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If I really wanted to make a living selling Lego, I would have to invest about $3 Million into inventory, which is about 10 times what I have invested now. Which is what makes it a hobby business...
I've done the math, it can be done, but it would require a real warehouse with employees and capital investment. I have other things to do that are less risky and more profitable. :)
I was an engineer for 10 years. I cashed in my 401k to buy business and start a new career as a personal trainer. I guess you can say I'm a pretty good business person seeing both of my businesses are quite successful. I only work half as much as I did when I was an engineer yet I make almost as much in my personal trainer business and the other business ...well...the sky is the limit.
Also no one really knows what sort of profit, if any, current sets will have in the future.
Still, it's a bit sad that both hobbies suffer from the "it's not for adults" mentality among what appears to be the majority of the general public. "A real man doesn't play video games!" "A real man doesn't play with Legos!"... yeah, I don't even want to get started on what I think of the things "real men" apparently should be doing.
I love to play video games, but obviously it is not my life. I love to visit the Xbox forums, especially the banned and suspended ones. If you want a good laugh look at those :-)
Not only are the stores always busy, but the Lego aisle in OC retail stores is always being hogged by annoying little kids! Of course, those annoying little kids obviously comprise a significant portion of Lego's target market, so I guess I shouldn't complain too much:)
This is of course why some of the disagreements appear in this forum over the future price of retired Lego sets, we all come from different places in life, both physical location, as well as economic situations.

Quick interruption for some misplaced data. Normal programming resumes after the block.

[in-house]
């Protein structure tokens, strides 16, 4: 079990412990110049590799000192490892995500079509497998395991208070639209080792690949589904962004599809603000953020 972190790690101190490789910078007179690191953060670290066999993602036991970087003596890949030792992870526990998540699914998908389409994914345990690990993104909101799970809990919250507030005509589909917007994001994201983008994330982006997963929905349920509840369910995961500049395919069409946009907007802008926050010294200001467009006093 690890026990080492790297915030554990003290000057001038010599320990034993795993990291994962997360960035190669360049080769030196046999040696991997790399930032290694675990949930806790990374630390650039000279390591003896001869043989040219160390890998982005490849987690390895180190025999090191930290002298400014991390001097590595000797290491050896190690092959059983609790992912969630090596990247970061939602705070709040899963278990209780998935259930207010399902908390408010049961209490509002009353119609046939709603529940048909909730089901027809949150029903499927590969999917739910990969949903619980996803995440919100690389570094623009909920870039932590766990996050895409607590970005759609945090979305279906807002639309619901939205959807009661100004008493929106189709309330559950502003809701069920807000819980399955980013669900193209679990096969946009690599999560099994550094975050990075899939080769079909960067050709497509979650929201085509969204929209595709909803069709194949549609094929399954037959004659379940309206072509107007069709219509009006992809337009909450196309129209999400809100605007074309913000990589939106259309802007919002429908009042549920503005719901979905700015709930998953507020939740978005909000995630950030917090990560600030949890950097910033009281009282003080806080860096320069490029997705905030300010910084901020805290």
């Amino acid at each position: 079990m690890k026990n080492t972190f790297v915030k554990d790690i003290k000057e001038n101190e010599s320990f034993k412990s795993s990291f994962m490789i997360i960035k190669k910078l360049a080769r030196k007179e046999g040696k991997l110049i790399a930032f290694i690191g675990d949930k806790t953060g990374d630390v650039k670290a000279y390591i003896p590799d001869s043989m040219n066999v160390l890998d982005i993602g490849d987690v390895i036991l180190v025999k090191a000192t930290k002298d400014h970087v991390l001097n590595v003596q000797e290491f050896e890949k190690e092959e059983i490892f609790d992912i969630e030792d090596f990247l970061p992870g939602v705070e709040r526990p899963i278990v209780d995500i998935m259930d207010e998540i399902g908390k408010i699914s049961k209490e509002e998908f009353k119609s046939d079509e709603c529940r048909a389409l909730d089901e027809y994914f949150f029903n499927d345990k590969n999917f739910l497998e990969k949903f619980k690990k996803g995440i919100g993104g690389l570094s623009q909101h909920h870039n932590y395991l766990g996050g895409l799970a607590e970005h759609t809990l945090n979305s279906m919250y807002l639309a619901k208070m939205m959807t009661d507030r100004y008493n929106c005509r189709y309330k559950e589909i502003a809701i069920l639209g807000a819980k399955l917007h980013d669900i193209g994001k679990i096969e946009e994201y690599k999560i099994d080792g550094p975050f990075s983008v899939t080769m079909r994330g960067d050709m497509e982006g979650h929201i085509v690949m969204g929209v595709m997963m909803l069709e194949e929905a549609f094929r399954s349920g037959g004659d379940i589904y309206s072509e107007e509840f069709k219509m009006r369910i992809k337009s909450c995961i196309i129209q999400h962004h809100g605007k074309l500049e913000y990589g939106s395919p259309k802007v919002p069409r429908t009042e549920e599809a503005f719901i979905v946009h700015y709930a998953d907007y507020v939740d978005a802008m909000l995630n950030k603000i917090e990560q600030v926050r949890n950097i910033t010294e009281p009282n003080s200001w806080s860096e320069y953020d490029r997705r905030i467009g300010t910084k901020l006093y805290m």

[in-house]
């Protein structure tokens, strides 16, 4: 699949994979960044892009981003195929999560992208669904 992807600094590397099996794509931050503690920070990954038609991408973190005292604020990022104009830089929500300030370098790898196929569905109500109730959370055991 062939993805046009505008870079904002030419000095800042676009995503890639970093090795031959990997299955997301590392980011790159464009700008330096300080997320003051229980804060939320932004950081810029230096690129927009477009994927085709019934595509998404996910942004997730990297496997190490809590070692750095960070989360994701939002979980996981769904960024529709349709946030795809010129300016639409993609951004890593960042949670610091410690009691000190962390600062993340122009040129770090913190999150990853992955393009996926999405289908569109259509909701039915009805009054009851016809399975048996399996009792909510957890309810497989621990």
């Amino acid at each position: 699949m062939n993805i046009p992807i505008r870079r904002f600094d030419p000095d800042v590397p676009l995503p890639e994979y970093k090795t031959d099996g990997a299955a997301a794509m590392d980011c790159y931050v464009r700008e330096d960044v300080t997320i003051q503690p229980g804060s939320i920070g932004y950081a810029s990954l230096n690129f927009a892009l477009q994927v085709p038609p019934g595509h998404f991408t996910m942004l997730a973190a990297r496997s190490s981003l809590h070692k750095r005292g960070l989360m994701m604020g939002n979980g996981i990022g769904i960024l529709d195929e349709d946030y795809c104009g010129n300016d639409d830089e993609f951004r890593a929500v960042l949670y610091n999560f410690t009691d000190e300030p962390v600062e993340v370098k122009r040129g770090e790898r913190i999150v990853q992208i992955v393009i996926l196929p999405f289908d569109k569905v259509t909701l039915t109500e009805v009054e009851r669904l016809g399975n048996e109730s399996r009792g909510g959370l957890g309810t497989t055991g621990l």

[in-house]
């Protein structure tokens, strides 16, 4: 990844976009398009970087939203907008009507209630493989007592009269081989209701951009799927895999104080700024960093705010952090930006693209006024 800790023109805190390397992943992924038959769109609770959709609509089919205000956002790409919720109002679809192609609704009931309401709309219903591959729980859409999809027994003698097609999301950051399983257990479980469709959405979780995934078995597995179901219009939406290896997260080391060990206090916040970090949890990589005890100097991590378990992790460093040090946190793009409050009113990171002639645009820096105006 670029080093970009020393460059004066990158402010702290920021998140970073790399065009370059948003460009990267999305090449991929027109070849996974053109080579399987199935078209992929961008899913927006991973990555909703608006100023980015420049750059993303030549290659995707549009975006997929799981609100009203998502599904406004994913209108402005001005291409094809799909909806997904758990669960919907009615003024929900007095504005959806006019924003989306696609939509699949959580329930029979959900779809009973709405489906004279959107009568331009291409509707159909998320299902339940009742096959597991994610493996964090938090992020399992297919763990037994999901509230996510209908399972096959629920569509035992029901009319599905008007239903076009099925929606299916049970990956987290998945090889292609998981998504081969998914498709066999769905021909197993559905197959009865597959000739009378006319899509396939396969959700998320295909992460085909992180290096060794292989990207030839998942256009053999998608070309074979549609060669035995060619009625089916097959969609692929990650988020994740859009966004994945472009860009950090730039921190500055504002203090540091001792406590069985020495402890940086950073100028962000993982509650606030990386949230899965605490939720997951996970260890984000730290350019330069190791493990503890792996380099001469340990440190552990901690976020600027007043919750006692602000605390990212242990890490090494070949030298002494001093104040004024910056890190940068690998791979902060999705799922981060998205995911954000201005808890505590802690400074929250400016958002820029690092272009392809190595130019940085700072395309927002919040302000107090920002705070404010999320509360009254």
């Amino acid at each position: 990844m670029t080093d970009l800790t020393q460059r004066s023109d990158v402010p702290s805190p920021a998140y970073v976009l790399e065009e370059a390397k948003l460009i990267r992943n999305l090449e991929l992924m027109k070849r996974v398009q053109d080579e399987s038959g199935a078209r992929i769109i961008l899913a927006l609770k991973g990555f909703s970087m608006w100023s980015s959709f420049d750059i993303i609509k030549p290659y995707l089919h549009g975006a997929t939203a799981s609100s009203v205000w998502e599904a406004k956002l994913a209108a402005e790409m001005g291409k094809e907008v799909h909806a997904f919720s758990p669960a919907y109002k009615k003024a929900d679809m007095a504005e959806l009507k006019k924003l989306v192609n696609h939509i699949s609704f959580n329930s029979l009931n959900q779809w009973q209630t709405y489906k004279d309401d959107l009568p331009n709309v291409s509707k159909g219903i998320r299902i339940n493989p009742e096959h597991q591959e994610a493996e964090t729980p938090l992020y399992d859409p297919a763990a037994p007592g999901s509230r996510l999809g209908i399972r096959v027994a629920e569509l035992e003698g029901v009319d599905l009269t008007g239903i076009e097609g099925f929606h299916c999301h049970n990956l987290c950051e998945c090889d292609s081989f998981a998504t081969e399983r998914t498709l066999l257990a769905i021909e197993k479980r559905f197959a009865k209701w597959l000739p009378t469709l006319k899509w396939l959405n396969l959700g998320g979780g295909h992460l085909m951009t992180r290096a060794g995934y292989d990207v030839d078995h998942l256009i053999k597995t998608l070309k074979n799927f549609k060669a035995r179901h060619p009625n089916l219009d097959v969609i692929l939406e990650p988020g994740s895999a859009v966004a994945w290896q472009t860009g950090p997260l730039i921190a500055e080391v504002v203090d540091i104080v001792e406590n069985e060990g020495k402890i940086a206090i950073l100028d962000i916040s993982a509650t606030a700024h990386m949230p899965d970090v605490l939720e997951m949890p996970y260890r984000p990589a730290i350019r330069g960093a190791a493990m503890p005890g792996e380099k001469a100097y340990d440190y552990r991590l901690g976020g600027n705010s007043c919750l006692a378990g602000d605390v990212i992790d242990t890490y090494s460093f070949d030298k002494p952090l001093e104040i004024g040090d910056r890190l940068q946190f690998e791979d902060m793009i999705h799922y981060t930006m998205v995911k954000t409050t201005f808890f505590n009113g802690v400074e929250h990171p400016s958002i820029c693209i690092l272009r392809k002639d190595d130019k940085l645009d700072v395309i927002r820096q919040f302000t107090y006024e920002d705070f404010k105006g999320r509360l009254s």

Actually, I have a single case of Series 6 and a single case of Series 7. Anything marked "collectible", usually isn't. Think Franklin Mint for a perfect example. ;)
What TLG really means by "collectible" is that you can collect all 16 of them and play with them, not that they will become worth anything.
200 boxes? Sheesh, you're braver than I!
Of course that requires some capital to accomplish, and I'm blessed to have it, but it is the key to making it work.
I personally don't ship any sets out most weeks. The only sets I personally box are the $1,000+ UCS sets, otherwise I don't touch any of them.
BTW, I have employees for my main business too, total is not large, only 2 part time employees for Lego and 6 for the main business.
So instead of "manufacturers thought the future of the business was focusing on the demand of adult buyers who transformed collecting from hobby to investment."
if you read "manufacturers thought the future of the business was focusing on the demand of adult buyers who transformed collecting from hobby to investment."
you get a completely different view of why the baseball market tanked. Don't blame the collectors, blame the manufacturers.
I can't hide the way I feel about you anymore
I can't hold the hurt inside,
keep the pain out of my eyes anymore
My tears no longer waiting,
my resistance ain't that strong
My mind keeps recreating a life with you alone
And I'm tired of pretending,
I don't love you anymore
To this day, it's still unclear to me whether or not he loves her. ;o)
Do I think this will only be caused by the world economy collapsing again? No course not. If it does the value of lego will be the last thing on my mind. Besides the only place lego can down in price is on the second hand market. I cant see anything making lego reduce prices.
What resellers need to be always aware of is prices go up and down. So while they live in good times now it wont always be like that. And like a good goverment enjoy the good times and save for those moments when it all goes south.
That is all I was trying to get across. There are people that benefit from a bad economy, so I figured that is what you meant to a certain point.
It's all good. I wasn't going to call you out because you aren't the only one that has mentioned this before.
I was worried you were going to call me out and start doing bench presses on me until i conceded :-D
I tend to type what is on my mind and hit send. Gets me in trouble alot. I have been to the doctor and he says there is no cure for "foot in mouth disease"
That's the beauty of the forum. You don't have to worry about someone going "postal" on someone because they didn't share the same opinion. There would be bullet holes and severed heads every where and @Yellowcastle banning someone just wouldn't have as much clout. "Okay Pitfall. I have had just about enough. You are banned from the forum!" :)
Along that line of thinking when buyers see some sets selling for $250, $500 it makes it easier for other sets to get to those same amounts. You also see this in stocks.